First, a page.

Web Hosting - Guide for Using Open Source Packages
This page is intended to help you make informed decisions about using open source applications, such as WordPress, Drupal, Joomla, etc. as part of your site(s).
Division of Responsibilities
The Web Hosting service can accommodate most open source applications. We maintain nightly backups of site files (using BuckyBackup) and databases for disaster recovery purposes.
Application Owner(s) Responsibilities:
- Development of the application and its content.
- Maintenance and security updates of the application (Wordpress, Drupal, etc.). See: Web Hosting - Wordpress Development
- Updates to any other third party plugins/modules
If you require assistance with application maintenance, experienced DoIT developers are available for hire. Contact email@example.com if interested.
Before Choosing an Application:
- Review the application's documentation.
- Practice using the software on your test site. The application may have specific system requirements that must be met in order for it to function. If you do not have a test site, email firstname.lastname@example.org to request a trial account.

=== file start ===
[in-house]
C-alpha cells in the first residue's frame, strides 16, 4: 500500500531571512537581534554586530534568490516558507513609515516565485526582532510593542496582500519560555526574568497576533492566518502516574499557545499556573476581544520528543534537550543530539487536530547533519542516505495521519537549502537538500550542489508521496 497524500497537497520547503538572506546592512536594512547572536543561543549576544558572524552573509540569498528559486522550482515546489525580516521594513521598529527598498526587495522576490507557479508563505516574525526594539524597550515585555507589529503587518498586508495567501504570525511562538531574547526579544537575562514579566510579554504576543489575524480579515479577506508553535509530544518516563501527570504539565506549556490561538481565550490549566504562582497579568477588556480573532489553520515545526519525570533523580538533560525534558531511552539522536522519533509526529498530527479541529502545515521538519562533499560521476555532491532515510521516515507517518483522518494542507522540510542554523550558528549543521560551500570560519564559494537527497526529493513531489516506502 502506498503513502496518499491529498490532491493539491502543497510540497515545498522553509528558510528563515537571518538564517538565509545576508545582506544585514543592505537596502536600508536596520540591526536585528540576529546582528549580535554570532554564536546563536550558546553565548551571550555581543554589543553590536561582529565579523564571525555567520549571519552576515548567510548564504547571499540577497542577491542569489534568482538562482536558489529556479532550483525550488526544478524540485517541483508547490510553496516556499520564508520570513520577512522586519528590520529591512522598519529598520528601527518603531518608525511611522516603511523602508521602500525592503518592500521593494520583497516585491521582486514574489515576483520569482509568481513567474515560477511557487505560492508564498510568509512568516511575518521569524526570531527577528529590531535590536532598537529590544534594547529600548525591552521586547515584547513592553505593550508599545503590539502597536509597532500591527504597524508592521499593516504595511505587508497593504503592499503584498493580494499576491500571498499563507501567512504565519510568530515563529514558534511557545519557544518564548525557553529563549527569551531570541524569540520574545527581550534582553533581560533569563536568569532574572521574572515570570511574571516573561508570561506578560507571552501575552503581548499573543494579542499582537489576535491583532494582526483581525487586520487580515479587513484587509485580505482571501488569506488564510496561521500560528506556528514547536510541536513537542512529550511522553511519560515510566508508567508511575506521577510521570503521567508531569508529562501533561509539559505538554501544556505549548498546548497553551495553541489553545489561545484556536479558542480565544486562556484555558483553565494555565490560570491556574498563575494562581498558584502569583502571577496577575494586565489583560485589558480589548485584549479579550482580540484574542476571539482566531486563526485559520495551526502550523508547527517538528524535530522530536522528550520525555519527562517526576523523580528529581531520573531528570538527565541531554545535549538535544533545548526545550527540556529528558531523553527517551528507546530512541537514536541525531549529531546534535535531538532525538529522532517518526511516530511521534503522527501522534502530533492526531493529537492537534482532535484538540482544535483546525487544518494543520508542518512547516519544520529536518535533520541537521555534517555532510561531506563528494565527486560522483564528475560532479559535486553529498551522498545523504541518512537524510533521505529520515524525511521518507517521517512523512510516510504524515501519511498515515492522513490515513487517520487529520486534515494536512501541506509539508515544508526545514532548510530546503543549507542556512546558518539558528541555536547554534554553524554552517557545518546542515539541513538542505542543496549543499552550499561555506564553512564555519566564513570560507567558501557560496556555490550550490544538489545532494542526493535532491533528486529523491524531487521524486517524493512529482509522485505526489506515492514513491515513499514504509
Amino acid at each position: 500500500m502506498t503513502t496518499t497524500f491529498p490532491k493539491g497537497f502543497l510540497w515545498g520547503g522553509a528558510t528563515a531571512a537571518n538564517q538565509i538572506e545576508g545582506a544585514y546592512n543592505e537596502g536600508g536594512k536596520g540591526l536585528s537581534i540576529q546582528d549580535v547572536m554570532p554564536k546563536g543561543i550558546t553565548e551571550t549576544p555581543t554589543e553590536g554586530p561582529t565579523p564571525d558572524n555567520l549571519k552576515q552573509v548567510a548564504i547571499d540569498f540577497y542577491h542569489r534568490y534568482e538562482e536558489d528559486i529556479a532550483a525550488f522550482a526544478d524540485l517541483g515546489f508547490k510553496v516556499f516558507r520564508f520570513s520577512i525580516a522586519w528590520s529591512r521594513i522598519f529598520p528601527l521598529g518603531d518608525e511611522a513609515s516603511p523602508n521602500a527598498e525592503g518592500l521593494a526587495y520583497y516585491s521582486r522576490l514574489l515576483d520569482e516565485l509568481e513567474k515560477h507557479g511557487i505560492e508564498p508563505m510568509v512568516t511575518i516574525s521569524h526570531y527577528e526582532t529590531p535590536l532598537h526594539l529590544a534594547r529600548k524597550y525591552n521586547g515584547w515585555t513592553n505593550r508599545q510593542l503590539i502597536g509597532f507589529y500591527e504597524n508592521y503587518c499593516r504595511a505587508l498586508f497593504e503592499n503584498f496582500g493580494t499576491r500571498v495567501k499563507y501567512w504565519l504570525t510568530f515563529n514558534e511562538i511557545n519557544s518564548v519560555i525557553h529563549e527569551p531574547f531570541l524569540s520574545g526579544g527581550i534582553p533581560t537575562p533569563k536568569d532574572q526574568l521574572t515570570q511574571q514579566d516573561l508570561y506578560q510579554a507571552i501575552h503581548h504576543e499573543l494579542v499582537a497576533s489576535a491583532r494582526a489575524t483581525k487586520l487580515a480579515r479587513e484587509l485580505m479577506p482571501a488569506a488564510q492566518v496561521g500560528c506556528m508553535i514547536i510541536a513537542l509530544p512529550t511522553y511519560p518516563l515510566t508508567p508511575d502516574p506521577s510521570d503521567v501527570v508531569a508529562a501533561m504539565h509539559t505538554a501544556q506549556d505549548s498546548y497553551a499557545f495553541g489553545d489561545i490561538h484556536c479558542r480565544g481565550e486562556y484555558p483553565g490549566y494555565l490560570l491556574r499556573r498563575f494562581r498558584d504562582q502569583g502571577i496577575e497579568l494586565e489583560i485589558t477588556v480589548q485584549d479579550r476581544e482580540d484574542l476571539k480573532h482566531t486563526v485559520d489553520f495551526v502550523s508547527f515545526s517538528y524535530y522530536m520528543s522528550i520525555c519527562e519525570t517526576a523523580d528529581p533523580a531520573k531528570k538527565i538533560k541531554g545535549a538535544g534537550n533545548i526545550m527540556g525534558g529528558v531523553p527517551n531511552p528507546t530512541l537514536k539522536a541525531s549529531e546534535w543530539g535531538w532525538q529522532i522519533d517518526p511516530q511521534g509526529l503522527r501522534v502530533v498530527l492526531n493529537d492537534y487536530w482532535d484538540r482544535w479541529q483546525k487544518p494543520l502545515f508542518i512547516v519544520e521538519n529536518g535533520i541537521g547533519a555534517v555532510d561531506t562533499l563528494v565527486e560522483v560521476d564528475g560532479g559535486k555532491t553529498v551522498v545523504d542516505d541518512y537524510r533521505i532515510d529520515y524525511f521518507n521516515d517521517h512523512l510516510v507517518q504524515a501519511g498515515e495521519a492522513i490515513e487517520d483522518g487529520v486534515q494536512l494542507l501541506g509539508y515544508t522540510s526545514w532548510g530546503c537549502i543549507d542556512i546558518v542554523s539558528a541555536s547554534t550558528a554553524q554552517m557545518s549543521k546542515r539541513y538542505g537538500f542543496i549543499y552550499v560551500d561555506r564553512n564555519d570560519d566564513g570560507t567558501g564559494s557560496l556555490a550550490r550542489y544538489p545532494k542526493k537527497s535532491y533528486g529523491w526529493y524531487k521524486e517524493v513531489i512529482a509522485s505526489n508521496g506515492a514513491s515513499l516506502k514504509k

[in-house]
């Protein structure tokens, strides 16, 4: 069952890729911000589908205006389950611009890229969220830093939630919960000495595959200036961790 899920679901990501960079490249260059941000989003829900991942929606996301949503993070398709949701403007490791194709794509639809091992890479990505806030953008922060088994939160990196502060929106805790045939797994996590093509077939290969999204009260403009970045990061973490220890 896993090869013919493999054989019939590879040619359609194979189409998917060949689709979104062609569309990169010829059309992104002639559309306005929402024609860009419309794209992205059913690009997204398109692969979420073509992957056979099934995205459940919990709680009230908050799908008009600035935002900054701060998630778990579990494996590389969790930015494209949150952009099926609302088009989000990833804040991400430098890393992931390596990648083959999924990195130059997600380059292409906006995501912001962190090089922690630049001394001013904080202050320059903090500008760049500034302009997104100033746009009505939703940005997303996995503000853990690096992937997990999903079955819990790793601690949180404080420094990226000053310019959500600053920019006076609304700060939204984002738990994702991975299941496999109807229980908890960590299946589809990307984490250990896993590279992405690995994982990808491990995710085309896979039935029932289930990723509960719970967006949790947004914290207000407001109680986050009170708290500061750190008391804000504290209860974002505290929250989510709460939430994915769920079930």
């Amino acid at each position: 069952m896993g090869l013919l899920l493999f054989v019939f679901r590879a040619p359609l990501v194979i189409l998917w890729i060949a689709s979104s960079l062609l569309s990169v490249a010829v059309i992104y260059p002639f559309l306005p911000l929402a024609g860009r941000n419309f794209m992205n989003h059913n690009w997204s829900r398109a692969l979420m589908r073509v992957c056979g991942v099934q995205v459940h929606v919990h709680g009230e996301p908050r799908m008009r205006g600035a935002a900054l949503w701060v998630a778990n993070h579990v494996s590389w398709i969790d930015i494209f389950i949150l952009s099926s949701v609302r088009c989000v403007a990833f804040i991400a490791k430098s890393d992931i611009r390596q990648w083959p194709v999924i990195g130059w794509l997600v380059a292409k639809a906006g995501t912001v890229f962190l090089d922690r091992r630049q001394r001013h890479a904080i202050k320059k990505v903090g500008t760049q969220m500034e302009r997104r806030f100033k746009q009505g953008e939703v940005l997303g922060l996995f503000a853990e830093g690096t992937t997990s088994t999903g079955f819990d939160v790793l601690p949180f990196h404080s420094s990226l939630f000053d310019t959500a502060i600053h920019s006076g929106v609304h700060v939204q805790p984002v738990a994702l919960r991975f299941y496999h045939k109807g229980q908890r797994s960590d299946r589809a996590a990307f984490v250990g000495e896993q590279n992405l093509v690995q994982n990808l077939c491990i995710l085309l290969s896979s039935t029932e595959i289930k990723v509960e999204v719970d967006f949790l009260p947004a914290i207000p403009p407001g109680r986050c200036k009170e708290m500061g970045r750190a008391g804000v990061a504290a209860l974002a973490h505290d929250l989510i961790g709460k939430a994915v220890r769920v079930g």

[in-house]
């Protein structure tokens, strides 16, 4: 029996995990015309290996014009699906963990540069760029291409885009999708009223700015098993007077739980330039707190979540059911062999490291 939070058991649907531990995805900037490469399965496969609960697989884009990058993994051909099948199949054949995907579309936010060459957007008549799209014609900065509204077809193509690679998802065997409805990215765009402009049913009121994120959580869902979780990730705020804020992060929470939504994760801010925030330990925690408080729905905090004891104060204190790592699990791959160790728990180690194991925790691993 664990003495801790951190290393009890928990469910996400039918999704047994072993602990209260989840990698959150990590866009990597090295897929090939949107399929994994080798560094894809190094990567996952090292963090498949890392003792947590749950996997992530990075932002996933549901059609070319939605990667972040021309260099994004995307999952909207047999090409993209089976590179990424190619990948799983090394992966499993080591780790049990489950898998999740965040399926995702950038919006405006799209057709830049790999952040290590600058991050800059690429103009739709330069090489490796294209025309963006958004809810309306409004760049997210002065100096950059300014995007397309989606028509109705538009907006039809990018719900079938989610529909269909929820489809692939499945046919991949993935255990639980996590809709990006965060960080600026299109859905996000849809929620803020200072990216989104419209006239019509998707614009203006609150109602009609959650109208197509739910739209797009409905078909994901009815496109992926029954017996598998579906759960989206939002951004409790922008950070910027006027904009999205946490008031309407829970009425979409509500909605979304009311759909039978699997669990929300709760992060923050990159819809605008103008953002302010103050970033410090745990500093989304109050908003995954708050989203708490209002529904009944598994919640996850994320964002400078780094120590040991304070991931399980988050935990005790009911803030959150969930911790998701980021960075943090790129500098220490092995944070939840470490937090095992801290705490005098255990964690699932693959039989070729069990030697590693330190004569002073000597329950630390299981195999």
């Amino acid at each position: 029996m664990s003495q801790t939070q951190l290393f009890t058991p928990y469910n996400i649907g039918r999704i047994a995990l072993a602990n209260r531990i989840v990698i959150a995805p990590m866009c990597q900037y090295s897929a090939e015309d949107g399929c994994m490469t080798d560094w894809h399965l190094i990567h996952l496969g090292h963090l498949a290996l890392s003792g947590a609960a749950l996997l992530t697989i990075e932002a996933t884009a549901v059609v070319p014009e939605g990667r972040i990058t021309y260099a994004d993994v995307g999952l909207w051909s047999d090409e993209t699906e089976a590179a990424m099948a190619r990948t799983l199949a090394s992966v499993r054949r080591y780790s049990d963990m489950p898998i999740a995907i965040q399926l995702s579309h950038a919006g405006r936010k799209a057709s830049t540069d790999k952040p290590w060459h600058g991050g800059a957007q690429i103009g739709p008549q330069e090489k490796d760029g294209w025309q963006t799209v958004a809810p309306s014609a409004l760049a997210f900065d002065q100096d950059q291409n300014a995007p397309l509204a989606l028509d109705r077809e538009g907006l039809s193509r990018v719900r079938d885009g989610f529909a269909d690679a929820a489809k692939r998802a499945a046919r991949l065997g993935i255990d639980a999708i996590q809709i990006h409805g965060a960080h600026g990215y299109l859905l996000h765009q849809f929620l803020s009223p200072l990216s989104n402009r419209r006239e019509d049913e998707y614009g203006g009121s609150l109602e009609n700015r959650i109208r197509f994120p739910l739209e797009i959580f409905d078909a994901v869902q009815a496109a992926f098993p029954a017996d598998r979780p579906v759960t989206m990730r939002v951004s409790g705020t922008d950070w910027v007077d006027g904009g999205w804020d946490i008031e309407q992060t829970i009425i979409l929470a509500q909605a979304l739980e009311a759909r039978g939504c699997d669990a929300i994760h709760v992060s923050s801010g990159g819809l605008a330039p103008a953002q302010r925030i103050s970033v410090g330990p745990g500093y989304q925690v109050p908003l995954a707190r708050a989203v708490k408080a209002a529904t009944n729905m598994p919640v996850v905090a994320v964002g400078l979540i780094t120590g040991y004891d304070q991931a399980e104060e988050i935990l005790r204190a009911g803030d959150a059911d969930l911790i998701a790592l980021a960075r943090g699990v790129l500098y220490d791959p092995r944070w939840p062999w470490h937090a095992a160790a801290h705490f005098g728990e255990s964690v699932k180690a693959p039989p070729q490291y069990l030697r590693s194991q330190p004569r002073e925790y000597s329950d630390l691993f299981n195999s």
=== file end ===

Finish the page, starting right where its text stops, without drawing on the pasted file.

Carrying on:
- Upgrade the application and any plugins/modules.
It is critical to perform a cursory check of the upgrade process for two reasons:
- To make sure you can upgrade without an outage and prevent any loss of production data.
- To verify the process works on Web Hosting server(s).
Maintaining Instance Security
Ensure your open source application is secure by following these simple rules:
- Subscribe to security notices from your application's developer.
- Turn on automatic updates when available.
- Rename the administrator login when possible and use complex passwords.
- Run the entire site under SSL/HTTPS.
- Restrict access to administrative spaces using a firewall and/or an additional login.
- Only install plugins/modules from trusted sources and keep them up to date.
- Always use your test environment first! With open source applications, it's particularly important that you use your test site to try out changes before you put them into production. Errors introduced into the production environment can cause your entire site to be unavailable until the problem is identified and fixed.